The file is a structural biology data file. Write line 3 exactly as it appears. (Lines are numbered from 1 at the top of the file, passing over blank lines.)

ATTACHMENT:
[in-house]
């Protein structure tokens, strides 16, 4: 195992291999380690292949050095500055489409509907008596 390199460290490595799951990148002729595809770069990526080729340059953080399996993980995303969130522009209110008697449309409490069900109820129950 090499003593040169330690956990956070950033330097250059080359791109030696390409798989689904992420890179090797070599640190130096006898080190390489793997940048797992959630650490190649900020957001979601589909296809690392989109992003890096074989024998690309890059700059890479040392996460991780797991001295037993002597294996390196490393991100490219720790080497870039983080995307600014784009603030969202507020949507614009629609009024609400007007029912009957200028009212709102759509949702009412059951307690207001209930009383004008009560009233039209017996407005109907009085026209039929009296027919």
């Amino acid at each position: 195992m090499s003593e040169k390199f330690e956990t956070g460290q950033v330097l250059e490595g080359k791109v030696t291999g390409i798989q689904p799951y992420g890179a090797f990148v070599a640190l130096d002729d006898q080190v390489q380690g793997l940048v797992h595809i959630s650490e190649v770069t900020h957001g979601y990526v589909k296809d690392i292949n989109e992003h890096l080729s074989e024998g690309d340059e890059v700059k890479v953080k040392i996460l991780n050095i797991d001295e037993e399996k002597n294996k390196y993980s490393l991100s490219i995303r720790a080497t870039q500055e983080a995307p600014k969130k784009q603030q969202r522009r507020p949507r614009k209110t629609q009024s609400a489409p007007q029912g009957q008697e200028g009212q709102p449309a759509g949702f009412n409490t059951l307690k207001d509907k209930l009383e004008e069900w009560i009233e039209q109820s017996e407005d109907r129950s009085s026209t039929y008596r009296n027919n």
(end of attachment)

């Amino acid at each position: 195992m090499s003593e040169k390199f330690e956990t956070g460290q950033v330097l250059e490595g080359k791109v030696t291999g390409i798989q689904p799951y992420g890179a090797f990148v070599a640190l130096d002729d006898q080190v390489q380690g793997l940048v797992h595809i959630s650490e190649v770069t900020h957001g979601y990526v589909k296809d690392i292949n989109e992003h890096l080729s074989e024998g690309d340059e890059v700059k890479v953080k040392i996460l991780n050095i797991d001295e037993e399996k002597n294996k390196y993980s490393l991100s490219i995303r720790a080497t870039q500055e983080a995307p600014k969130k784009q603030q969202r522009r507020p949507r614009k209110t629609q009024s609400a489409p007007q029912g009957q008697e200028g009212q709102p449309a759509g949702f009412n409490t059951l307690k207001d509907k209930l009383e004008e069900w009560i009233e039209q109820s017996e407005d109907r129950s009085s026209t039929y008596r009296n027919n």